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It felt like a Liz Truss moment. After Mark Zuckerberg pledged to keep sinking billions into an unproven Metaverse, the market revolted on Wednesday (October 26). Meta stock dropped 20% and kept falling on Thursday. The company’s now down 71% this year. It’s lost more than $700 billion in market cap and Zuckerberg’s lost $100 million of his personal fortune. Investors who counted on the company felt ignored, betrayed, and pissed. Jim Cramer nearly cried on air.
But Zuckerberg’s program—unlike that of the erstwhile British PM—is funded, backed by the proceeds of a profitable, high-margin ad business that won’t force him to quit. Despite revenue contracting somewhat, Meta made $27 billion in the third quarter and $5 billion in profit. It’s earned $84 billion this year and spent $25 billion on R&D. Zuckerberg, with a special class of voting shares, has total control of the company. He’s not going anywhere and can keep doubling down on the Metaverse. It appears he will.
“These are going to end up being very important investments for the future of our business,” Zuckerberg told analysts Wednesday. “It’s some of the most historic work that we’re doing.”
Apple’s anti-tracking iOS changes are hampering Meta, delivering a $10 billion revenue hit this year, but they haven’t destroyed the business. The company’s on track to bring in around $110 billion this year, so Apple’s hit accounts for less than 10%. “They are overestimating the degree to which Apple is hurting Facebook,” said Brian Wieser, global president for business intelligence at ad agency GroupM, of investors. “Deceleration was inevitable, and that’s mostly what we are seeing.”
The biggest threat to Zuckerberg’s plans will be Meta’s declining share price restraining its ability to hire and retain employees. But with a recession imminent—one where jobs and solid compensation won’t be plentiful—joining a company that prints cash to work on something experimental will be attractive. If you’re interested in social media, there’s effectively nowhere else to go. Twitter will likely reduce headcount under Elon Musk. Snap Inc. is contracting. TikTok’s not an attractive employer. If you’re really desperate, Pinterest just beat earnings estimates, but its market cap is lower than what Meta makes in two months.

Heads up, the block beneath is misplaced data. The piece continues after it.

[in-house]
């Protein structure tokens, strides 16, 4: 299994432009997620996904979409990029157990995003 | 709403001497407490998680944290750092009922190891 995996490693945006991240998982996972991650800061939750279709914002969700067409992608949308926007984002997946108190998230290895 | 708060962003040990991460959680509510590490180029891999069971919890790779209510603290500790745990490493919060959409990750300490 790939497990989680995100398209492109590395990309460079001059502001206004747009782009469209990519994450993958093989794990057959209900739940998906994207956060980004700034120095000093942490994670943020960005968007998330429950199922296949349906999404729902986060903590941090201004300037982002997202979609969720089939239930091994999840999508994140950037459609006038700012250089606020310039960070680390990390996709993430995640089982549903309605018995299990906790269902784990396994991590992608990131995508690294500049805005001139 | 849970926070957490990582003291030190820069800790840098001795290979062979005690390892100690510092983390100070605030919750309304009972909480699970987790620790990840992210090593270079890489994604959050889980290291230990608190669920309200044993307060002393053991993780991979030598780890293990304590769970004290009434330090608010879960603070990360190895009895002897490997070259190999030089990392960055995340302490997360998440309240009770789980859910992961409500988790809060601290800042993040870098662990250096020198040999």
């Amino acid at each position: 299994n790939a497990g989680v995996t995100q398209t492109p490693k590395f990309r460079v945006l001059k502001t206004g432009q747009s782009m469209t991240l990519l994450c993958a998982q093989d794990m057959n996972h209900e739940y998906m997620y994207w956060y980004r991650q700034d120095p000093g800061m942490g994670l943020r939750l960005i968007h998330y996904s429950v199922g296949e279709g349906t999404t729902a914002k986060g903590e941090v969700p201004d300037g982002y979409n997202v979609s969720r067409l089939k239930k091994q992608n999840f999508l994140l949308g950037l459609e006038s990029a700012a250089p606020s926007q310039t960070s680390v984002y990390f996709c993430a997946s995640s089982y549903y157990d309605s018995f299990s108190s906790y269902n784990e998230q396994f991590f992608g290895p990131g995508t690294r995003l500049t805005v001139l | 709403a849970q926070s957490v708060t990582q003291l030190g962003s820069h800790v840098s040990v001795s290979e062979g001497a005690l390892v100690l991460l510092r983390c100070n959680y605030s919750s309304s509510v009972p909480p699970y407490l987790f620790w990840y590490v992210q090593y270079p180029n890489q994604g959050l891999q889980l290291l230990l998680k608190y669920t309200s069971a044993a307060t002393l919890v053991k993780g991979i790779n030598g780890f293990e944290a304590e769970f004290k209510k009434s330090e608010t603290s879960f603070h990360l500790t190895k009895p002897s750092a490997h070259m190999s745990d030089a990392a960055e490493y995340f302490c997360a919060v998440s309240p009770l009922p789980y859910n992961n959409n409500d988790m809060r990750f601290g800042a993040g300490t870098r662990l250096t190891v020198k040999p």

Zuckerberg pivoting hard from a business so profitable it allows him to pivot may seem puzzling. But he clearly sees the writing on the wall. Young people no longer enjoy broadcasting on social media. They prefer messaging privately, often in groups. And they enjoy short-form video, often from people they don’t know. I asked a group of students this week if any had posted on Facebook within the past six months. None had.
Working on new experiences to match these new behaviors is attractive, but less so within Apple’s walls. Meta is still profitable but it’s struggling to grow. Its revenue contracted for the second straight quarter. And Apple seems intent on taking every penny it can, moving this week to tax post boosts within Meta’s apps. So, instead of betting its existence on products under a competitor’s auspices, off to the Metaverse it goes.
The Metaverse may not work. And Zuckerberg’s bet will certainly take a while to deliver returns. But he’s only 38 years old, able to think in decades while the market thinks in quarters. And as long as Meta is profitable, he can keep investing its profits into his wild, if controversial, experiment.
“Meta’s business has been kneecapped by Apple, growth has stopped in favor of rivals like TikTok, and it’s too late to build a phone,’ said Antonio Garcia Martinez, the ex-Facebook product manager and Chaos Monkeys author on Thursday, “Zuck is making an existential bet-the-company move at enormous scale. Most companies would just delude themselves and slowly die.”
The only proven strategy to stay relevant in the age of technology is to keep reinventing. The market may not like it. And the market might be right. But if Meta’s going to die, it will go out fighting.